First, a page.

<i>Ealdwood</i> 1981 novella by C. J. Cherryh

"Ealdwood" is a fantasy novella by American writer C. J. Cherryh. One of Cherryh's Ealdwood Stories, it was first published in 1981 by Donald M. Grant in a limited edition of 1,050 copies. The edition was illustrated by the author's brother, David A. Cherry. The novella draws on Celtic mythology and is about Ealdwood, a forest at the edge of Faery, and Arafel, a Daoine Sidhe.

<i>Time and Chance: An Autobiography</i>

Time and Chance: an Autobiography is the autobiography of science fiction and fantasy writer L. Sprague de Camp, first published in hardcover by Donald M. Grant, Publisher, Inc. in 1996. An E-book edition was published by Gollancz's SF Gateway imprint on September 29, 2011 as part of a general release of de Camp's works in electronic form.

Phyllis Eisenstein American writer

Phyllis Eisenstein was an American author of science fiction and fantasy short stories and novels whose work was nominated for both the Hugo Award and Nebula Award.

<i>The Tough Guide to Fantasyland</i>

The Tough Guide To Fantasyland is a nonfiction book by the British author Diana Wynne Jones that humorously examines the common tropes of a broad swathe of fantasy fiction. The U.S. Library of Congress calls it a dictionary. However, it may be called a fictional or parodic tourist guidebook. It was first published by Vista Books (London) in 1996. A revised and updated edition was completed in 2006 and published by Penguin, first in the U.S.

<i>Science-Fiction Handbook</i>

Science-Fiction Handbook, subtitled The Writing of Imaginative Fiction, is a guide to writing and marketing science fiction and fantasy by L. Sprague de Camp, "one of the earliest books about modern sf." The original edition was published in hardcover by Hermitage House in 1953 as a volume in its Professional Writers Library series. A revised edition, by L. Sprague de Camp and Catherine Crook de Camp, titled Science Fiction Handbook, Revised, was published in hardcover by Owlswick Press in 1975 and as a trade paperback by McGraw-Hill in 1977. An E-book version of the revised edition was published by Gollancz's SF Gateway imprint on April 30, 2014.

Richard Neil Barron was a science fiction bibliographer and scholar. His training was as a librarian. He is perhaps best known for his book Anatomy of Wonder: A Critical Guide to Science Fiction. He won the Pilgrim Award for Lifetime Achievement in the field of science fiction scholarship in 1982. He died on September 5, 2010 in Las Vegas, Nevada.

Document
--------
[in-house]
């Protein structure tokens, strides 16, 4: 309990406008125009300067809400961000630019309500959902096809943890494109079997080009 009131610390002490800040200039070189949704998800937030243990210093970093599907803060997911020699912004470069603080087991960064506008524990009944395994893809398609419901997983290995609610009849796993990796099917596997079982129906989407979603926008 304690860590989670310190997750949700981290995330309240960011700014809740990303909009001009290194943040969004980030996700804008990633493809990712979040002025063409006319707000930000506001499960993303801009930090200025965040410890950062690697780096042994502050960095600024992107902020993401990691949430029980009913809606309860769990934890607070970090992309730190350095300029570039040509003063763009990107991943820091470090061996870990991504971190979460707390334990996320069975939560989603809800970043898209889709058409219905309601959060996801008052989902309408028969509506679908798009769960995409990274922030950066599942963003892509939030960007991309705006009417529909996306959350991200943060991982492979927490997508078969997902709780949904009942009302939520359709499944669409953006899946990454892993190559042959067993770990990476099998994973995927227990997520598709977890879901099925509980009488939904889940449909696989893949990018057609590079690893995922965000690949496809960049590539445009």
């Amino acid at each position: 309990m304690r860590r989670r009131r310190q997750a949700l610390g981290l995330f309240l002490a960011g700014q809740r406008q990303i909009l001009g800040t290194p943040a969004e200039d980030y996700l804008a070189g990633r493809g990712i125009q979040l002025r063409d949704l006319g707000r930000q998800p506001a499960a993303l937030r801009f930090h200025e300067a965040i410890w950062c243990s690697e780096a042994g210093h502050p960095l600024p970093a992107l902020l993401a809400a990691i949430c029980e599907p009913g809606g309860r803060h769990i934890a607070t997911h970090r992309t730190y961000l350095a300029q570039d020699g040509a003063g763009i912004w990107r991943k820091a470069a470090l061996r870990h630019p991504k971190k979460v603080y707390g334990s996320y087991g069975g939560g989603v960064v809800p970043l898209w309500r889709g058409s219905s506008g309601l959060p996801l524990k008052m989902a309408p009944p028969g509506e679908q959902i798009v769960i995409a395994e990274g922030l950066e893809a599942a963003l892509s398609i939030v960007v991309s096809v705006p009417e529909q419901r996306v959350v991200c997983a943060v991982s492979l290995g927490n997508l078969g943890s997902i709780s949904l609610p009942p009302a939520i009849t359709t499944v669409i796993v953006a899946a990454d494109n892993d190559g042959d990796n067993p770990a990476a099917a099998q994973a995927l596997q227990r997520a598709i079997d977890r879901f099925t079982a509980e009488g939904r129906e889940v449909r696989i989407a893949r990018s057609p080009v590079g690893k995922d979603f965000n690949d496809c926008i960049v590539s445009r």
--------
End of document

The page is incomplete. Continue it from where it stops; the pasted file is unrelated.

Farah Mendlesohn

Farah Jane Mendlesohn is a British academic historian and writer on science fiction and fantasy literature, and an active science fiction fan.

<i>The Jaguar Hunter</i>

The Jaguar Hunter is a collection of science fiction, fantasy and horror stories by American author Lucius Shepard. Illustrated by J. K. Potter, it was released in May, 1987 and was the author's first book published by Arkham House. It was originally published in an edition of 3,194 copies, with a second printing later in 1987 of 1,508 copies. Bantam Books issued a trade paperback edition in 1989, and Four Walls Eight Windows reprinted the collection in 2001. The first British publication came as a Paladin Books trade paperback in 1988, followed quickly by a Kerosina Books hardcover. A Rumanian translation appeared in 2008.

Paul le Page Barnett, known by the pen name of John Grant, was a Scottish writer and editor of science fiction, fantasy, and non-fiction.

<i>Garan the Eternal</i>

Garan the Eternal is a collection of science fiction short fiction by American writer Andre Norton. It was first published in a hardcover edition of 1,300 copies by Fantasy Publishing Company, Inc. in December 1972. The first paperback edition was issued by DAW Books in March 1973, and was reprinted in July 1975, December 1978, June 1985, and September 1987.]

<i>Madame Two Swords</i>

Madame Two Swords is a fantasy novelette by Tanith Lee. It was first published in 1988 by Donald M. Grant, Publisher, Inc. in an edition of 600 copies and was issued without a jacket. All copies were signed by the author and the artist. The story is a fantasy set during the French Revolution.

<i>Post Oaks & Sand Roughs</i> Book by Robert E. Howard

Post Oaks & Sand Roughs is a semi-autobiographical adventure novel by Robert E. Howard. It was first published in 1989 in France by NéO under the title of "Le Rebelle", since 1990 by Donald M. Grant, Publisher, Inc. in an edition of 850 copies. The book contains an introduction and appendix by Glenn Lord where Lord identifies the real people who appear as thinly disguised characters in the novel.

References

  1. 1 2 "Hugo Awards: 1998 Hugo Awards" . Retrieved 10 July 2008.
  2. 1 2 "World Fantasy Convention: 1998 World Fantasy Award Winners and Nominees". Archived from the original on 22 September 2008. Retrieved 10 July 2008.
  3. 1 2 "The Locus Index to SF Awards: 1998 Locus Awards". Archived from the original on 8 October 2010. Retrieved 10 July 2008.
  4. 1 2 Dollard, Peter A. (1997). "The Encyclopedia of Fantasy". Library Journal (1 October 1997). Retrieved 10 July 2008.[ permanent dead link ]
  5. "At last the Encyclopedia of Fantasy is free and searchable online!". i09 . 27 November 2012. Retrieved 27 November 2012.
  6. "The Encyclopedia of Fantasy". 1 December 2012. Retrieved 1 December 2012.